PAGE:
Work-based learning includes the production of assessed work, systematic reflection on practice, participation in supervision/mentoring arrangements and training/leadership of others.
Assessment is mainly based on reports and videos of practical work undertaken with individuals with intellectual and developmental disabilities and autistic spectrum disorders. This allows us to integrate assessment with the development of practice.
Our aims are to:
- encourage a critical understanding among practitioners of the factors underlying challenging behaviour
- develop the skills of practitioners in conducting individualised, functionally based assessments of challenging behaviour and developing interventions
- prepare practitioners to take a leadership role in implementing and evaluating behaviour support plans
- prepare practitioners so they can support people with intellectual and developmental disabilities using a behavioural approach, integrated with an 'ordinary life' philosophy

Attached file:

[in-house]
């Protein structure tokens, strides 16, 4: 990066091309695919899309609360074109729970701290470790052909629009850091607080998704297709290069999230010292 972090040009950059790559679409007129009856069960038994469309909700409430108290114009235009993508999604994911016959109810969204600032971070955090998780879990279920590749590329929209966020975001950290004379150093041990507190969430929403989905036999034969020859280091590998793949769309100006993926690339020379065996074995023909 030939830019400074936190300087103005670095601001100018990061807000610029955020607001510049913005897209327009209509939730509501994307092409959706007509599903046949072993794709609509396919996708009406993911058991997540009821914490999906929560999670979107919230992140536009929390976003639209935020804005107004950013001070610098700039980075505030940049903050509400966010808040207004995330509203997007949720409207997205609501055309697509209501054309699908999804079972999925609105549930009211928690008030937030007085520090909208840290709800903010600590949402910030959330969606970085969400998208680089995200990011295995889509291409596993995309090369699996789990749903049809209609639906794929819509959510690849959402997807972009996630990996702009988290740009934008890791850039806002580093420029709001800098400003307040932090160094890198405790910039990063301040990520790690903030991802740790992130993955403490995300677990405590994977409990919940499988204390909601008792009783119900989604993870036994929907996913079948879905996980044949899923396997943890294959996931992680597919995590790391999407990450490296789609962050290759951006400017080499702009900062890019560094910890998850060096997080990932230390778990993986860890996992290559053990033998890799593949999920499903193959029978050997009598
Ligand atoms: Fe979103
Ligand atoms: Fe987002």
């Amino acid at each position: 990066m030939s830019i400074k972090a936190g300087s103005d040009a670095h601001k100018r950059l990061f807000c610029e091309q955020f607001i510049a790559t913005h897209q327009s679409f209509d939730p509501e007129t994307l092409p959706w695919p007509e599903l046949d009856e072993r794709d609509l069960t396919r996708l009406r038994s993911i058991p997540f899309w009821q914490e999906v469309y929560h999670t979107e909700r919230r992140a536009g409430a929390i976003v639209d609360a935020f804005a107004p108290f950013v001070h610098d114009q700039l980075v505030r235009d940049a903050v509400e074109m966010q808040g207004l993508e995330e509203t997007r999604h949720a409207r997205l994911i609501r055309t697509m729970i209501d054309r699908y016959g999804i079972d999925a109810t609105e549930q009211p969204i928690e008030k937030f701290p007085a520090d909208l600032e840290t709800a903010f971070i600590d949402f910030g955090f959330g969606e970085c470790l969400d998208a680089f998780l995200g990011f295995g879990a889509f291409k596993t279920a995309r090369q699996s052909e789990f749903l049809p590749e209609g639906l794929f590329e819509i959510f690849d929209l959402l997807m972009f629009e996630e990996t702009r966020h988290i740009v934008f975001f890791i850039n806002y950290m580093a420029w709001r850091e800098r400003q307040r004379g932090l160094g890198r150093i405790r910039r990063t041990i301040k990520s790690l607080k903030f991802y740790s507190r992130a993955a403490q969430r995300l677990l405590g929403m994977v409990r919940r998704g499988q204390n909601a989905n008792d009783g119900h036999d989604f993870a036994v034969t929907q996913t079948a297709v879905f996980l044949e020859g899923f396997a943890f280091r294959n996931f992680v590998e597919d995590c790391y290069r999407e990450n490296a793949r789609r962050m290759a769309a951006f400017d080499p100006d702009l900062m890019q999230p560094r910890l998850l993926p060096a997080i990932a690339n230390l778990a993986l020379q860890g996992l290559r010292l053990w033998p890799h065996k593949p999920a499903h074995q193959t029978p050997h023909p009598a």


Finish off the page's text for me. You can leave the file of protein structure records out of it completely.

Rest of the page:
- enable students to work in constructive, non-averse and ethically sound ways with people who are often marginalised and vulnerable
- develop a critical understanding of the key theories applicable to applied behaviour analysis and 'ordinary living'
- provide a sound knowledge base and develop students' analytical skills, which can be applied to the provision of evidence-based practice
- provide opportunities to develop the personal, comunication and problem-solving skills appropriate to fulfilling specialist roles within the care sector and which are transferable to other areas of employment
- promote a shared understanding of the needs of people with intellectual and developmental disabilities across statutory, private and voluntary agencies in the care sector.
Knowledge and understanding
You gain knowledge and understanding of:
- social role valorisation, 'ordinary living' and person-centred approaches as a value base for the provision of services
- behavioural learning theory, its use in skills teaching and service organisation
- scientific method and its application to evidence-based practice and as the basis for the critical analysis of research material
- the collection, analysis and interpretation of quantitative and qualitative data relating to qualify of life and challenging behaviour
- needs assessent within a multi-disciplinary, multi-agency framework
- the development of effective communication strategies